one can include the line number/source file in the message?

These special token have been defined for us ... __FILE__ string literal containing source file name __LINE__ integer literal of the current source line number __DATE__ string literal of the date of compilation "mmm dd yyyy" __TIME__ string literal of the time of compilation "hh:mm:ss" __TIMESTAMP__ string literal of the date and time of compilation "www mmm dd hh:mm:ss yyyy" Look in the 'Lexical' section of the documentation. -- Derek Parnell Melbourne, Australia 14/08/2005 7:43:29 PM

Thanks for the information, Derek. I guess I never got to the bottom of the Lexical section of the documentation! -Robert
Aug 14 2005
prev sibling parent Bruno Medeiros <daiphoenixNO SPAMlycos.com> writes:
Derek Parnell wrote:
 On Sun, 14 Aug 2005 04:40:56 +0000 (UTC), Robert Libby wrote:
 
I just ran across an interesting issue.  I may have missed something somewhere,
but, I had a function inside of a class declared:

public class Logger {
..
public synchronized void log(char s[]) {
printf("The log entry is %.*s\n", s);
}
..
}

I was under the impression that this would safely lock a mutex so that it would
be thread safe (as it would in Java).  However, I found instances where the
output of two threads were happening at the same time, producing garbled output.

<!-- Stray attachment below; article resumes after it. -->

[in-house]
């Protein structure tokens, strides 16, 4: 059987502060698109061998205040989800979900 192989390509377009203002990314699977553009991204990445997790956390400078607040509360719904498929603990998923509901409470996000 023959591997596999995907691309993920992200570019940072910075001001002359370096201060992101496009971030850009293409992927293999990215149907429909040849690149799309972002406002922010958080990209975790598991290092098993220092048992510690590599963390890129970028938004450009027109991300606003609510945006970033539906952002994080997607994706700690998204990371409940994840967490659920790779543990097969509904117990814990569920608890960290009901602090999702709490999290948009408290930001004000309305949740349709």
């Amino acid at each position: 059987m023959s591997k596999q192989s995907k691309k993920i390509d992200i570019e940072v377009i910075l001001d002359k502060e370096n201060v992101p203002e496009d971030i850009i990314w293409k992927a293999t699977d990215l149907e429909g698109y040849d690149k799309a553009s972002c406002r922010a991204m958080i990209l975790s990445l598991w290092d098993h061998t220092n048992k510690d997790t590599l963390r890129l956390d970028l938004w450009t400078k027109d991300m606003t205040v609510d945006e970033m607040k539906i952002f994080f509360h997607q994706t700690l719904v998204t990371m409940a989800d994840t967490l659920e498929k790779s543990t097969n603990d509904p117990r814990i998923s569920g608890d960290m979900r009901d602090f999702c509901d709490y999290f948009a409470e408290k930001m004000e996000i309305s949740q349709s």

I changed the code to:
public void log(char s[]) {
synchronized {
printf("The log entry is %.*s\n", s);
}
}

Which seemed to work as expected.

So my question is, what does putting synchronized in the declaration do,

Nothing.

Overview (and also on the SDWest 2004 Paper) the following is stated: "Synchronization can be done at either the method or the object level. synchronized int func() { . }" -- Bruno Medeiros Computer Science/Engineering student
Aug 14 2005
prev sibling parent Walter Bright <newshound digitalmars.com> writes:
Robert Libby wrote:
 I'm relatively new to D, but Id just like to say kudos to Mr. Bright for
 creating such a wonderful language!
 
 I just ran across an interesting issue.  I may have missed something somewhere,
 but, I had a function inside of a class declared:
 
 public class Logger {
 ..
 public synchronized void log(char s[]) {
 printf("The log entry is %.*s\n", s);
 }
 ..
 }
 
 I was under the impression that this would safely lock a mutex so that it would
 be thread safe (as it would in Java).  However, I found instances where the
 output of two threads were happening at the same time, producing garbled
output.
 
 I changed the code to:
 public void log(char s[]) {
 synchronized {
 printf("The log entry is %.*s\n", s);
 }
 }
 
 Which seemed to work as expected.

synchronized as a statement with no object in () means it syncs on a global mutex.
 So my question is, what does putting synchronized in the declaration do,

It synchronizes on the instance of Logger. You can see it in the generated code (try running obj2asm on it).
 and why
 doesn't it give a warning or error if it is not supposed to be there?

It not working on your code suggests that two different instances of Logger were calling log?
Mar 22 2007